Undergraduate research showcased at annual summer expo
Friday, August 4, 2023
Media Contact: Harrison Hill | Senior Research Communications Specialist | 405-744-5827 | firstname.lastname@example.org
Students play a vital role in research across universities. Although a majority of research is done in their time as a graduate student, undergraduates hone those skills by spending hundreds of hours in labs.
On Aug. 2 in the great hall of the Nancy Randolph Davis Building, Oklahoma State University undergraduates showcased their findings in the annual Undergraduate Summer Research Expo.
“We are so pleased that we have had some undergraduate students who have been on campus for many weeks this summer in the labs,” said Dr. Christine Johnson, OSU associate vice president for research. “You’ve been in the lab and you’ve been working away and today is the culmination to share and disseminate some of your discoveries.”
The annual Undergraduate Summer Research Expo held at OSU highlights these undergrads and their projects. Multiple schools and majors are showcased with research in various areas, from computer science to pharmaceuticals.
“If you want to know what diversity should look like at a university, it’s in this hall right now,” said Dr. Kenneth Sewell, vice president for research. “I mean that in every sense of the word, the diversity of topics, the diversity of thought, the diversity of people. This is about enriching their lives and enriching the lives of our state.”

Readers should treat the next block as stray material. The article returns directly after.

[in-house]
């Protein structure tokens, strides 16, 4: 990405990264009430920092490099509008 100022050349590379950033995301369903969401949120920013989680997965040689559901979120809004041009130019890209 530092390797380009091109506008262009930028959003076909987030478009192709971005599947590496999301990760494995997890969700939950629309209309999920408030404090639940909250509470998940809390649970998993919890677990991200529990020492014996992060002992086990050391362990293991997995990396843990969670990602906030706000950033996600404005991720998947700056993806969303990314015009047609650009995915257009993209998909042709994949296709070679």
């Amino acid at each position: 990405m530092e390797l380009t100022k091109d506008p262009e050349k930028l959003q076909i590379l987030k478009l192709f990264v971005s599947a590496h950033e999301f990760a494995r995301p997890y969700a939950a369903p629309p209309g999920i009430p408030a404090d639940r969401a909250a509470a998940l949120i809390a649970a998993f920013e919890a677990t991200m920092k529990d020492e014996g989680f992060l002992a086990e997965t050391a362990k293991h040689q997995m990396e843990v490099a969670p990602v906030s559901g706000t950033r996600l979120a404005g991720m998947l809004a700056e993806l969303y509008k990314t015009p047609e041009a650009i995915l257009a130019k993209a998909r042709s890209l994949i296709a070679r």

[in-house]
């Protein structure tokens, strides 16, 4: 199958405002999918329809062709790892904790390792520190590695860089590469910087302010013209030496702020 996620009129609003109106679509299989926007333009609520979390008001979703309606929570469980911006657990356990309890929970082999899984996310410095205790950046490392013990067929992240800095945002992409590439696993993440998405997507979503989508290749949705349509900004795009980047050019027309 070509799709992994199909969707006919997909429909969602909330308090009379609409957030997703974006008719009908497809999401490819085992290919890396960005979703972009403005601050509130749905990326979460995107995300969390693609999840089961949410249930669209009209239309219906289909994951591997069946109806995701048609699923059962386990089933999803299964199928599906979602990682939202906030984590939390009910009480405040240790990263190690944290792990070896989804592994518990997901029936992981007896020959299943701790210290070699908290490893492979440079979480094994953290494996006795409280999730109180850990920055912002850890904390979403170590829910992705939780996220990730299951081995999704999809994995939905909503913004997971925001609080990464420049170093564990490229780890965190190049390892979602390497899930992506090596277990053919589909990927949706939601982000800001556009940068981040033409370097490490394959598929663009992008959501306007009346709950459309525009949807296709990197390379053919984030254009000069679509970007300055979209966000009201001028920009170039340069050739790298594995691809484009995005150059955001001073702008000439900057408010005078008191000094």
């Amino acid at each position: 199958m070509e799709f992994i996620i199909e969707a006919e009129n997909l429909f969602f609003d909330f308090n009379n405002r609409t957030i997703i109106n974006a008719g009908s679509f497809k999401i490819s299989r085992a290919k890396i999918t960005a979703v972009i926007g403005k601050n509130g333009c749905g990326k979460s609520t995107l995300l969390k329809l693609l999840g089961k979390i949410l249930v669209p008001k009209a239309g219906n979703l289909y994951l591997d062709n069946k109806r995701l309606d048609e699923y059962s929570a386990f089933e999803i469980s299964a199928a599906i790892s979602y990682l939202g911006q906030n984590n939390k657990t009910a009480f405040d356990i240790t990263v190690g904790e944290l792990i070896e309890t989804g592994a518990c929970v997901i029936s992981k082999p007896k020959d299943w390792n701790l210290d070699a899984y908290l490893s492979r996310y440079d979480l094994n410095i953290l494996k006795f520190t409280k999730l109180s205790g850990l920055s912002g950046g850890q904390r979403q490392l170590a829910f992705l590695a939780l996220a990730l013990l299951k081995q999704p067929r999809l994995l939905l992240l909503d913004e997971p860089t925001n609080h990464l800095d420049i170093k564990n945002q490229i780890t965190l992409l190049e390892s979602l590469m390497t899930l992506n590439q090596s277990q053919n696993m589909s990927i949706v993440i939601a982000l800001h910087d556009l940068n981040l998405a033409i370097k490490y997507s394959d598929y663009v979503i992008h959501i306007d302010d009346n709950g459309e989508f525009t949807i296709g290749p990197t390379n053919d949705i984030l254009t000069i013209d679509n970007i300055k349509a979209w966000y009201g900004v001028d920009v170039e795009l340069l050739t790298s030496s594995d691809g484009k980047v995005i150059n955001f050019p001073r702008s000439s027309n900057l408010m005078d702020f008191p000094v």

The summer research program helps equip undergraduates with connections and tools to pursue graduate school as they continue researching. One student, Brittanie Cannon — a McNair Scholar studying psychology — was hesitant to join the program.
“I want to go to graduate school and honestly, it didn’t seem feasible to me,” Cannon said. “I didn’t know the process of how to get where I wanted to get to. As I talked with leaders of [the OSU Undergraduate research program] they assured me that this would equip me with what I needed to be able to make it to graduate school and beyond.”
Cannon was hesitant because of the intimidation she felt when thinking about research. She didn’t think she would be good at it. But, after spending the summer pursuing this project, she said she feels quite differently.
“Research is not as scary as I thought it was,” she said. “In my head I was thinking about it without guidance, I was imagining I was like a fish swimming in really big waves, but with all the guidance I’ve had, it has made the transition and the experience seamless.”
Story By: Abigail Cage | email@example.com